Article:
Many of these problems are avoidable. Four specific challenges that have arisen in several recent carve-outs provide lessons that can help management side-step adverse separation outcomes. These are particularly on point for structural carve-outs — i.e., divestments and spin-offs, in which standing up a successful new company is a significant obstacle.

• Underestimating carve-out requirements. Management teams often fail to recognize the complexity and execution demands a carve-out creates. In many cases, the business may be relatively small compared to the overall enterprise, and management assumes that the separation is simple and has minimal overall impact. In other cases, management assumes that the separation requirements are straightforward and leave little room for judgement. Generally, neither is true, and these perceptions tend to lull management into a false sense of security.

The manifold requirements of a carve-out include financial structuring, business valuation, operating model design, organization stand-up, infrastructure separation, staffing alignment, cost distribution, market readiness, and a variety of additional areas of consideration and preparation.

Underestimating carve-out separation planning and execution requirements frequently leads to timeline progression and readiness problems.  To avoid them, management needs to treat any proposed carve-out as a priority and not just another project. Formal leadership, enterprise mobilization, and detailed action planning should be cornerstones of carve-out planning and execution.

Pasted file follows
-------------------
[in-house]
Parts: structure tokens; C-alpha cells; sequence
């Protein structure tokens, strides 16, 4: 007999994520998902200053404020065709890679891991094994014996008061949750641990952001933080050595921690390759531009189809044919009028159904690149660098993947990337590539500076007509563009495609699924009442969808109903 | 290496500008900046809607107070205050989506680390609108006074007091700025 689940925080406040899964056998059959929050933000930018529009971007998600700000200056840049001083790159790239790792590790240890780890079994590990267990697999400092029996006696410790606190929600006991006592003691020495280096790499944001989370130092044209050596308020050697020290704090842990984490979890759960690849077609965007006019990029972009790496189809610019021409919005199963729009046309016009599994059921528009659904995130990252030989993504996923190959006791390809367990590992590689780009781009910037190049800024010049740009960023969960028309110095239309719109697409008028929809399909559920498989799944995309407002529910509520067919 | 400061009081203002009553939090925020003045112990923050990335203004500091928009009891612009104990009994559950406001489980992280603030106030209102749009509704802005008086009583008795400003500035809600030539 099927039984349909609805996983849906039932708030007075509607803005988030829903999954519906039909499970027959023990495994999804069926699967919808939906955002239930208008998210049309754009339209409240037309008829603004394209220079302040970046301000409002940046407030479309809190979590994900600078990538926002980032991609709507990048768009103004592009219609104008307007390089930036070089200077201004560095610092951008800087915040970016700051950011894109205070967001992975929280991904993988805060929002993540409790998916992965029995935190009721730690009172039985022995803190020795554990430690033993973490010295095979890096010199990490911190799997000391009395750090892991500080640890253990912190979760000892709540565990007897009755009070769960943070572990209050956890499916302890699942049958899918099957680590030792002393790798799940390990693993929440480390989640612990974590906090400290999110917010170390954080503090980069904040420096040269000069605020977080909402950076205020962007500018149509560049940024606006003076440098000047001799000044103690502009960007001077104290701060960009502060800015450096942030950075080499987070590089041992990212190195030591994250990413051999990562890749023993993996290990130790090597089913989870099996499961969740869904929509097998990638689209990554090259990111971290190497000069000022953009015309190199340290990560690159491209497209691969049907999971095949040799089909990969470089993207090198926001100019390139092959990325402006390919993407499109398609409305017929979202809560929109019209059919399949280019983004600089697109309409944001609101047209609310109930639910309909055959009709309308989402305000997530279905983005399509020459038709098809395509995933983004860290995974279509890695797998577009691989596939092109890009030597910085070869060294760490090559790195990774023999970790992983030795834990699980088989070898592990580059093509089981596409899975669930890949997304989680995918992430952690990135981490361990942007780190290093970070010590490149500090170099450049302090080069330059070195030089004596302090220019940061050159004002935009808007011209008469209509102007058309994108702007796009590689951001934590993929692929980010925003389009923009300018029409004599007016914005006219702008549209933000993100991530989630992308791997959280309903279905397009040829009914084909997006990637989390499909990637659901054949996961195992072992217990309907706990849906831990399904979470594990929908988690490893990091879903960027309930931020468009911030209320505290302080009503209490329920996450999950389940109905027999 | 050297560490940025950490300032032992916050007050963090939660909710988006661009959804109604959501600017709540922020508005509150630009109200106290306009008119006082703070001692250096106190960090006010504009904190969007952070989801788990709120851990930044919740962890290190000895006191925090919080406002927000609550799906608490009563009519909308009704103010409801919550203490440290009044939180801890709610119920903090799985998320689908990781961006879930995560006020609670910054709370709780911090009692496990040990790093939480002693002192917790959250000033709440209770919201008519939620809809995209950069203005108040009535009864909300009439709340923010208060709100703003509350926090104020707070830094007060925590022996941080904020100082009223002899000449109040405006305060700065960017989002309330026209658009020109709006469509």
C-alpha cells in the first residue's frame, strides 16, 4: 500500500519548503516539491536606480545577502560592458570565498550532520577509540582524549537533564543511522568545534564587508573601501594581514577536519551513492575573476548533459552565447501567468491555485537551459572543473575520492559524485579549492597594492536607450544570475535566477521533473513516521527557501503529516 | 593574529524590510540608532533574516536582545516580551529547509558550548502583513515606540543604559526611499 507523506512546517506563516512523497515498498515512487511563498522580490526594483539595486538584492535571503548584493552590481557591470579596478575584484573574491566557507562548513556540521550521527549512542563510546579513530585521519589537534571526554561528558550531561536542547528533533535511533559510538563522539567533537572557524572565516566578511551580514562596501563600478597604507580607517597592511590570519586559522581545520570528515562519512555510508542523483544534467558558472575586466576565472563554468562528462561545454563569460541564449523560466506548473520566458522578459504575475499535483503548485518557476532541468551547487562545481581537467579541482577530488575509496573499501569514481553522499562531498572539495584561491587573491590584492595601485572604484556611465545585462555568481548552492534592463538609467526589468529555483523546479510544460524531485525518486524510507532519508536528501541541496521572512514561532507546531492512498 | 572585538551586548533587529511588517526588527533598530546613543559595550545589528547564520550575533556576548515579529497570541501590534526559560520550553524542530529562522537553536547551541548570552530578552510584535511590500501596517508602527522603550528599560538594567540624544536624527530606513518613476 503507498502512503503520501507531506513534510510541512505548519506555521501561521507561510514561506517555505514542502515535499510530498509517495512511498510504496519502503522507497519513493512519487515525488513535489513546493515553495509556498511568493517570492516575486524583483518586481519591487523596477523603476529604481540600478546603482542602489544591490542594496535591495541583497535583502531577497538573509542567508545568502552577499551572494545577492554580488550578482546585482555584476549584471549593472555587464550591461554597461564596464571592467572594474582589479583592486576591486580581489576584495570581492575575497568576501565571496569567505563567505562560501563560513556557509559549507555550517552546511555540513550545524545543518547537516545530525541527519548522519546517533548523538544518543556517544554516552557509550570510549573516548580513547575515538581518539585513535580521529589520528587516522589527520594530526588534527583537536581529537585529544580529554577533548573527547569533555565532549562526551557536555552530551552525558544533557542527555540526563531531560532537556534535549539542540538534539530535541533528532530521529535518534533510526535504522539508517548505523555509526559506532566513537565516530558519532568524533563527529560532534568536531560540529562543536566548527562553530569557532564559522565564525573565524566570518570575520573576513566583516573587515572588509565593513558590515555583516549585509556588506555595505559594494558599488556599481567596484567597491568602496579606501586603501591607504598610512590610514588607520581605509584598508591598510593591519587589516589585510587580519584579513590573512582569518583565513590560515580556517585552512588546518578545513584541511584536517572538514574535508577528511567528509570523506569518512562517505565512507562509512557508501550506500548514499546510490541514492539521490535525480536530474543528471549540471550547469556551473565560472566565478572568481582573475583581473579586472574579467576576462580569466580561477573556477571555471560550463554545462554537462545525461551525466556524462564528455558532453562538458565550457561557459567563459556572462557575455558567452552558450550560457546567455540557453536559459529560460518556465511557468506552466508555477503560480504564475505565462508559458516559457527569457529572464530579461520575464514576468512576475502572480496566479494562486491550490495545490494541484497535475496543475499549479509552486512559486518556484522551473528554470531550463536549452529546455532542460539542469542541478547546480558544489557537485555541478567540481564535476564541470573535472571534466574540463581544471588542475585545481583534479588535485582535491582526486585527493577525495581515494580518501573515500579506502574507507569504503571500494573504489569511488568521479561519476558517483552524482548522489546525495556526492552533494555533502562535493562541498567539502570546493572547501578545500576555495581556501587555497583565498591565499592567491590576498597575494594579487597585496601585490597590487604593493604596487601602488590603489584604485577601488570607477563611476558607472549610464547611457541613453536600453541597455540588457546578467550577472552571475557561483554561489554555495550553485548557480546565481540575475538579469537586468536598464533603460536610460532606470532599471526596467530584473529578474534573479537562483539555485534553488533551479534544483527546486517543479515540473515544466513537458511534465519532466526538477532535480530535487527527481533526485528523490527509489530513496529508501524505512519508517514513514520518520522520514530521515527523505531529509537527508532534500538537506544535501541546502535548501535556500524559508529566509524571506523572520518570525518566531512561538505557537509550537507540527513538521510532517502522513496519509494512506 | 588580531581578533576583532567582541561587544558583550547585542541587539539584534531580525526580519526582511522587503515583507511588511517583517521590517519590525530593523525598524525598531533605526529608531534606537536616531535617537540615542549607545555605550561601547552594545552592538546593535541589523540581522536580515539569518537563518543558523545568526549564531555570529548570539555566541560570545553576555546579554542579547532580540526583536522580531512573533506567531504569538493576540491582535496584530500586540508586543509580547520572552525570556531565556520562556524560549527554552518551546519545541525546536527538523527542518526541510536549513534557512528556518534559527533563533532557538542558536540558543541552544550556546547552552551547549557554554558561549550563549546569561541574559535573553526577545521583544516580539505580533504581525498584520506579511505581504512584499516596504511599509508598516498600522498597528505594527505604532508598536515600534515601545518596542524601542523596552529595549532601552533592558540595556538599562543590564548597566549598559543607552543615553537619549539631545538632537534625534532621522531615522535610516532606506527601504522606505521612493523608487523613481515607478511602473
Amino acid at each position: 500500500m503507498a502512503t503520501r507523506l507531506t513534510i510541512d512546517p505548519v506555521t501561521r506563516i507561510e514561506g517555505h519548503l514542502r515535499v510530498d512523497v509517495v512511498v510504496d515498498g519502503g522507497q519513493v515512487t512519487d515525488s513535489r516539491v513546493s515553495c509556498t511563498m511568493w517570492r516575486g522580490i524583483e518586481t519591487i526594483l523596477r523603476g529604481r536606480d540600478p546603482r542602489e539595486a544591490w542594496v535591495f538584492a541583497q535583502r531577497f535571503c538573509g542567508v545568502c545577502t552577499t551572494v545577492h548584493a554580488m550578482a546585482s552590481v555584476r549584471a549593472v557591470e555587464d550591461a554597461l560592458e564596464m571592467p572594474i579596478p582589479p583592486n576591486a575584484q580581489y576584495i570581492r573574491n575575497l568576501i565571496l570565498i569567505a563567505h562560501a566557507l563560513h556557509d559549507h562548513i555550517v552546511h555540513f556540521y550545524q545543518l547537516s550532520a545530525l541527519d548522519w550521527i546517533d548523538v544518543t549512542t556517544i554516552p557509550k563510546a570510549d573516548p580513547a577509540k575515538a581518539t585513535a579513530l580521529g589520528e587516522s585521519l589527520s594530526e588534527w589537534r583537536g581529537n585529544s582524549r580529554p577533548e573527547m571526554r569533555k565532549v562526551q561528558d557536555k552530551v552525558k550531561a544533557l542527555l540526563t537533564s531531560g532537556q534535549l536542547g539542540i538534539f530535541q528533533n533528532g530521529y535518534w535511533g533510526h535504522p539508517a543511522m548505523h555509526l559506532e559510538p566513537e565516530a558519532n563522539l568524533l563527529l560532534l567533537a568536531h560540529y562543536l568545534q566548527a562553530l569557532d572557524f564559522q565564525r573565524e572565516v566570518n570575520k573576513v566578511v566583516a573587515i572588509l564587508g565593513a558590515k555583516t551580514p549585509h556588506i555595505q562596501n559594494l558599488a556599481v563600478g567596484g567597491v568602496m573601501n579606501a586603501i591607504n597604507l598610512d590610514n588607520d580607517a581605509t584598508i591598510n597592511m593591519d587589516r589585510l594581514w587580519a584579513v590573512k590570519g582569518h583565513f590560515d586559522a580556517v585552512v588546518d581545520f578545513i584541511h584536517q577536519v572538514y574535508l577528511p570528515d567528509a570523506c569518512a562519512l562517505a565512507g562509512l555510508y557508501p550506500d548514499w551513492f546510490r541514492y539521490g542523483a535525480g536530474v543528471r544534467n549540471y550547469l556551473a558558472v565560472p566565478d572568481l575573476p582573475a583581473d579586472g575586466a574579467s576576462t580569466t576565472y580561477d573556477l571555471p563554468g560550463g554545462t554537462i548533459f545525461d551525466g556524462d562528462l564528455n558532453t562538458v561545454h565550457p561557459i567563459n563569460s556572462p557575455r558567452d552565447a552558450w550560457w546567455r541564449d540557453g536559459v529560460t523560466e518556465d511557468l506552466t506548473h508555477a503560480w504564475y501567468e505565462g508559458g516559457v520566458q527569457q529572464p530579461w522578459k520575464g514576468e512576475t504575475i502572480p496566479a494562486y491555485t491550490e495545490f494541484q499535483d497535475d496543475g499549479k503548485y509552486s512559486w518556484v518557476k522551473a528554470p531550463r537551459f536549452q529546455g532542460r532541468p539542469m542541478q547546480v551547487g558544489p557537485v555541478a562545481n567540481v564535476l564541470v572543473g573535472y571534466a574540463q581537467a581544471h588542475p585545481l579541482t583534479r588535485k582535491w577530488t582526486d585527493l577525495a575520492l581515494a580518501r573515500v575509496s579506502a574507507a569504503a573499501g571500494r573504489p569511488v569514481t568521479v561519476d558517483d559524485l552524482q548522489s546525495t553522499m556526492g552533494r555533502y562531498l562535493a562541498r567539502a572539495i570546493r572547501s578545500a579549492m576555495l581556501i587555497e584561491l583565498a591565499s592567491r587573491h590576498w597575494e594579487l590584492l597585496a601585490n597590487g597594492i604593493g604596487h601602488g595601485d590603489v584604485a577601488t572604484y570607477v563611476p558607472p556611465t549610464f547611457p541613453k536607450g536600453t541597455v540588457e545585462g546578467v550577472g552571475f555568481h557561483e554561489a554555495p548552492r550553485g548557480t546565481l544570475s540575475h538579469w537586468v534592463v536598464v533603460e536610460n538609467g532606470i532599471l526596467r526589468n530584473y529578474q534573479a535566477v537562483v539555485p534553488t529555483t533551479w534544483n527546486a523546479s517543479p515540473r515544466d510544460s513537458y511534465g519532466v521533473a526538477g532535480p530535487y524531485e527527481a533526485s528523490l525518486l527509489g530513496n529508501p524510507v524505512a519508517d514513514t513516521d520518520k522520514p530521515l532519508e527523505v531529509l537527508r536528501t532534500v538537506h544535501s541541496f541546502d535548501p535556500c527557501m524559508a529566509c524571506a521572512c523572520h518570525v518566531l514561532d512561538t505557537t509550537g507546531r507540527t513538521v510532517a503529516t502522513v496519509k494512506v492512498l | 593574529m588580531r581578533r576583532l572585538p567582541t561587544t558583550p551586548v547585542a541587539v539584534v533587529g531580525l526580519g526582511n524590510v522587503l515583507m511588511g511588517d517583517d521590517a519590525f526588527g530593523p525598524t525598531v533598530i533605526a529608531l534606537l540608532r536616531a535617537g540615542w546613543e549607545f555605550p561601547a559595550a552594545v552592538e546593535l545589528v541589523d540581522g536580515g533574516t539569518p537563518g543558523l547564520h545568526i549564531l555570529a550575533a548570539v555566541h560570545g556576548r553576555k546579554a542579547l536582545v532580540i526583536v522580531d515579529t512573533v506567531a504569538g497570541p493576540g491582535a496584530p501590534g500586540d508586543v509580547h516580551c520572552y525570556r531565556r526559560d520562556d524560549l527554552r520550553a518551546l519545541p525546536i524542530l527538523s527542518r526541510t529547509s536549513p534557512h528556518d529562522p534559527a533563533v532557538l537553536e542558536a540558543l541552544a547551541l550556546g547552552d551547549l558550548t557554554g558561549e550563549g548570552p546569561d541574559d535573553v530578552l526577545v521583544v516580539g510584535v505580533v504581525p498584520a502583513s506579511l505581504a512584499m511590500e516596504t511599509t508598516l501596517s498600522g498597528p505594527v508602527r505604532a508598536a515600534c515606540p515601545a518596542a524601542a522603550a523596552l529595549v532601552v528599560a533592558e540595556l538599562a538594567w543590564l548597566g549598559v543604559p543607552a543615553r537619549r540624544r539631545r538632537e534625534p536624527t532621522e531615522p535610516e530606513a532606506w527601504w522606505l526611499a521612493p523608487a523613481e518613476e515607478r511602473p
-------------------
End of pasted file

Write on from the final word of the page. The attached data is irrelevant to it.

• Conservatism in go-to-market strategy. Although the focus of the carve-out is to get into the market as quickly as possible, investors are also interested in how the new entity will compete and create value. Management often emphasizes the stand-up of the new entity rather than its post-separation competitiveness, partly because responsibility for post-separation strategy development and market performance will fall to the carve-out’s management. But when a company loses market momentum after separation due to an underdeveloped or oversimplified first-year strategy, it can undercut the original rationale for the separation.

In formulating the carve-out strategy, management needs to consider where in the market the new entity will choose to play, how the new entity will compete, and how the separated company will win in the market. A robust and complete go-to-market strategy thus needs to be designed for the competitive future of the separated company rather than for the competitive position that existed when it was part of a larger enterprise. Strategy needs to be developed well before the separation — not left to new management.